As a leader in the Smart Growth movement, Arlington, Virginia, subscribes to principles that help it excel in sustainability and transit-oriented development for its 233,000 residents.
A world-class community and tourist destination located just five miles from the heart of the nation’s capital, Arlington is the geographically smallest self-governing county in the United States, occupying slightly less than 26 sq miles.
Arlington boasts many vital infrastructures of American government, education, and technology. The Pentagon, Reagan National Airport, Arlington Cemetery, Marymount University, and the Virginia Tech and University of Virginia satellite campuses are all located in Arlington County. Additionally, it is home to industrial giants Boeing and Raytheon and the future site of Amazon’s secondary headquarters.
The County aims to use minimally disruptive trenchless technologies to rehabilitate its aging sanitary sewer infrastructure. Utilizing cured-in-place pipe (CIPP) rehabilitation instead of dig-and-replace allows Arlington to limit traffic congestion, protect historic landscapes, and maintain excellent walkability – all goals of “Smart Growth” cities.
County employees perform hours of investigation and produce terabytes of CCTV condition assessment even before the CIPP boiler trucks arrive. The county’s sanitary sewer system consists of 465 miles of pipe. Approximately 14 to 17 miles are relined annually. Arlington’s weekly lining goal of 2,000 ft is more than many agencies rehabilitate in a year. Managing these assets and performing rehabilitation can be a challenging task. For continuous workflow, Arlington relies on the software trio of Esri, Cartegraph and ITpipes.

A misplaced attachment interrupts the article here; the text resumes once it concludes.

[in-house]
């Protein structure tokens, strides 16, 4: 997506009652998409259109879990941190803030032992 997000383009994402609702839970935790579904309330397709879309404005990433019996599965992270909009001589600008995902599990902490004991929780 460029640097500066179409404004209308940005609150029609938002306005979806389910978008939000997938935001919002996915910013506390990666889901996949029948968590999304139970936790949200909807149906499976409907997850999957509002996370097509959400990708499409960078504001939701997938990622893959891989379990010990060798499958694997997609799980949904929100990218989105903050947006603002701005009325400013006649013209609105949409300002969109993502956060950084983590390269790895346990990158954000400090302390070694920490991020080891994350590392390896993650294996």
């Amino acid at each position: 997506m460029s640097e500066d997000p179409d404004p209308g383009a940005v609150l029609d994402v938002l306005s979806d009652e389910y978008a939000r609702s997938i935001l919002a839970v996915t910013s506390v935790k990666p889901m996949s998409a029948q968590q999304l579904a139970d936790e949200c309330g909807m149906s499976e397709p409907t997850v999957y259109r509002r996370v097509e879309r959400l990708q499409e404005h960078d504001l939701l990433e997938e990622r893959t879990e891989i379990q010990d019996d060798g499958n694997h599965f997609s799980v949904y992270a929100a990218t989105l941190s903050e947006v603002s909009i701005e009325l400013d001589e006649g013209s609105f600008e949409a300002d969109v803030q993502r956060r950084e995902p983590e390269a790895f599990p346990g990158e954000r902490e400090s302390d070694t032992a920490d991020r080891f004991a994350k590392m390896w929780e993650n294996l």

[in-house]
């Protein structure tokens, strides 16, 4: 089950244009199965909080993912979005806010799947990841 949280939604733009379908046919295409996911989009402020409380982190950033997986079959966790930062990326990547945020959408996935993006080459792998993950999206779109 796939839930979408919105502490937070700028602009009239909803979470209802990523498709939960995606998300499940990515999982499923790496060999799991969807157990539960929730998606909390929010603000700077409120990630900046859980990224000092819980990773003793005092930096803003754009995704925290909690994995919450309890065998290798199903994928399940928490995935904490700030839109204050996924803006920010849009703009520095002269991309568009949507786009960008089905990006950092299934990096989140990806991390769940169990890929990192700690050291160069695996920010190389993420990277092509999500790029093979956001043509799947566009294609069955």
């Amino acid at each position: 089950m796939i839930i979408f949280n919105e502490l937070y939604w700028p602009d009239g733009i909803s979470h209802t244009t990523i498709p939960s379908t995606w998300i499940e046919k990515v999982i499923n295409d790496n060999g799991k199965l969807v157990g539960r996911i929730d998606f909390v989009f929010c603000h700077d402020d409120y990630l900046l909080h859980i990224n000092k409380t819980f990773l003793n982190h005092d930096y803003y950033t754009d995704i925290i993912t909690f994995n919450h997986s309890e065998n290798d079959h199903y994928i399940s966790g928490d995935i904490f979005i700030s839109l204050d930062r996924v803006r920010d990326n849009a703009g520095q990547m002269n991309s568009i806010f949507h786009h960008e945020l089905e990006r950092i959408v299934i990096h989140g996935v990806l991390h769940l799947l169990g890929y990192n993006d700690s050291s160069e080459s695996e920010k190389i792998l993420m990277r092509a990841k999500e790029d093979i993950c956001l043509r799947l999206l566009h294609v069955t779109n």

Keeping the Monster Fed
An ongoing project this size contains many moving parts that must work synchronously. Arlington’s CIPP contractor, AM-Liner, has one full-time crew exclusive to the County. With an entire county of sanitary sewers to inspect, two full-time in-house CCTV inspection crews and one additional CCTV contractor, maximizing productivity is essential. To spend the annual $3 million budget wisely, the County must be selective in its choices concerning asset management, pipe inspection and rehabilitation. A refined workflow process is vital in deciding whether a pipe is in an acceptable condition or requires maintenance, relining, or patching. Seamless software integration is also crucial.
In 2018, the County was using Esri ArcGIS and Cartegraph Asset Management System. The team sought pipe inspection software that would integrate with the existing software — Enter ITpipes. Built on Esri’s latest technologies, ITpipes contains Esri’s Web Maps. ITpipes also has an automated bi-directional integration with Cartegraph. When data goes into ITpipes, it automatically goes into Cartegraph, and vice-versa. By utilizing ITpipes, Esri, and Cartegraph, Arlington has successfully streamlined their workflow.